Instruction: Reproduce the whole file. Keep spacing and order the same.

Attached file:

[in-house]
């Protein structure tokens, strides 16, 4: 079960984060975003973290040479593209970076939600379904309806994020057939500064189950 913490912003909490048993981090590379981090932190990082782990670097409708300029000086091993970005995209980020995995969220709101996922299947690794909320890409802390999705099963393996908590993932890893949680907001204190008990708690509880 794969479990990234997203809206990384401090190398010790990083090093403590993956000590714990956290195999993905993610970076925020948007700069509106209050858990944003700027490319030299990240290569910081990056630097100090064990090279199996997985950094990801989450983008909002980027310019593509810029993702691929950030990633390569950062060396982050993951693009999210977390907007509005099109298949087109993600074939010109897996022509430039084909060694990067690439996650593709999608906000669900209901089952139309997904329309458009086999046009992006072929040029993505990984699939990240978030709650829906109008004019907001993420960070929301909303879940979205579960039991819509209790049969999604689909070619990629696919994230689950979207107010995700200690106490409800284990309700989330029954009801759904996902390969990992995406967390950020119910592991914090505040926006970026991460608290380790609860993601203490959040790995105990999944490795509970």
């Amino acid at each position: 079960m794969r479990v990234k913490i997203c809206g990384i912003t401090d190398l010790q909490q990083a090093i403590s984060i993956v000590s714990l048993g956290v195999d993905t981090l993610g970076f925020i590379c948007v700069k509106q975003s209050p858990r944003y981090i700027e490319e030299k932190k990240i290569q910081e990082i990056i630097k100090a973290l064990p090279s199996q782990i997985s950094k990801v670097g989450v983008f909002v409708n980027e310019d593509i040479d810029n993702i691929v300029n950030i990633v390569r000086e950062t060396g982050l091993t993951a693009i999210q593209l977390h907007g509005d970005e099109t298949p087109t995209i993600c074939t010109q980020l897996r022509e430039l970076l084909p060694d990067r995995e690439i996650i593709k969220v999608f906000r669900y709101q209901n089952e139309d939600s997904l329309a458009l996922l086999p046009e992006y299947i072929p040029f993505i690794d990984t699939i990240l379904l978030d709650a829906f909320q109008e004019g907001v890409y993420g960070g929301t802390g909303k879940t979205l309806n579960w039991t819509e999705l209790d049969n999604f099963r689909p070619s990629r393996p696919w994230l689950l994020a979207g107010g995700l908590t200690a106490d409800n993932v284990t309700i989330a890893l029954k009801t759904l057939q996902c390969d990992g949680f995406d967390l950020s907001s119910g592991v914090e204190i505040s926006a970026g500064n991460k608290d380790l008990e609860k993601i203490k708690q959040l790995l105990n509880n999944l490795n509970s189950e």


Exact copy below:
[in-house]
């Protein structure tokens, strides 16, 4: 079960984060975003973290040479593209970076939600379904309806994020057939500064189950 913490912003909490048993981090590379981090932190990082782990670097409708300029000086091993970005995209980020995995969220709101996922299947690794909320890409802390999705099963393996908590993932890893949680907001204190008990708690509880 794969479990990234997203809206990384401090190398010790990083090093403590993956000590714990956290195999993905993610970076925020948007700069509106209050858990944003700027490319030299990240290569910081990056630097100090064990090279199996997985950094990801989450983008909002980027310019593509810029993702691929950030990633390569950062060396982050993951693009999210977390907007509005099109298949087109993600074939010109897996022509430039084909060694990067690439996650593709999608906000669900209901089952139309997904329309458009086999046009992006072929040029993505990984699939990240978030709650829906109008004019907001993420960070929301909303879940979205579960039991819509209790049969999604689909070619990629696919994230689950979207107010995700200690106490409800284990309700989330029954009801759904996902390969990992995406967390950020119910592991914090505040926006970026991460608290380790609860993601203490959040790995105990999944490795509970």
């Amino acid at each position: 079960m794969r479990v990234k913490i997203c809206g990384i912003t401090d190398l010790q909490q990083a090093i403590s984060i993956v000590s714990l048993g956290v195999d993905t981090l993610g970076f925020i590379c948007v700069k509106q975003s209050p858990r944003y981090i700027e490319e030299k932190k990240i290569q910081e990082i990056i630097k100090a973290l064990p090279s199996q782990i997985s950094k990801v670097g989450v983008f909002v409708n980027e310019d593509i040479d810029n993702i691929v300029n950030i990633v390569r000086e950062t060396g982050l091993t993951a693009i999210q593209l977390h907007g509005d970005e099109t298949p087109t995209i993600c074939t010109q980020l897996r022509e430039l970076l084909p060694d990067r995995e690439i996650i593709k969220v999608f906000r669900y709101q209901n089952e139309d939600s997904l329309a458009l996922l086999p046009e992006y299947i072929p040029f993505i690794d990984t699939i990240l379904l978030d709650a829906f909320q109008e004019g907001v890409y993420g960070g929301t802390g909303k879940t979205l309806n579960w039991t819509e999705l209790d049969n999604f099963r689909p070619s990629r393996p696919w994230l689950l994020a979207g107010g995700l908590t200690a106490d409800n993932v284990t309700i989330a890893l029954k009801t759904l057939q996902c390969d990992g949680f995406d967390l950020s907001s119910g592991v914090e204190i505040s926006a970026g500064n991460k608290d380790l008990e609860k993601i203490k708690q959040l790995l105990n509880n999944l490795n509970s189950e």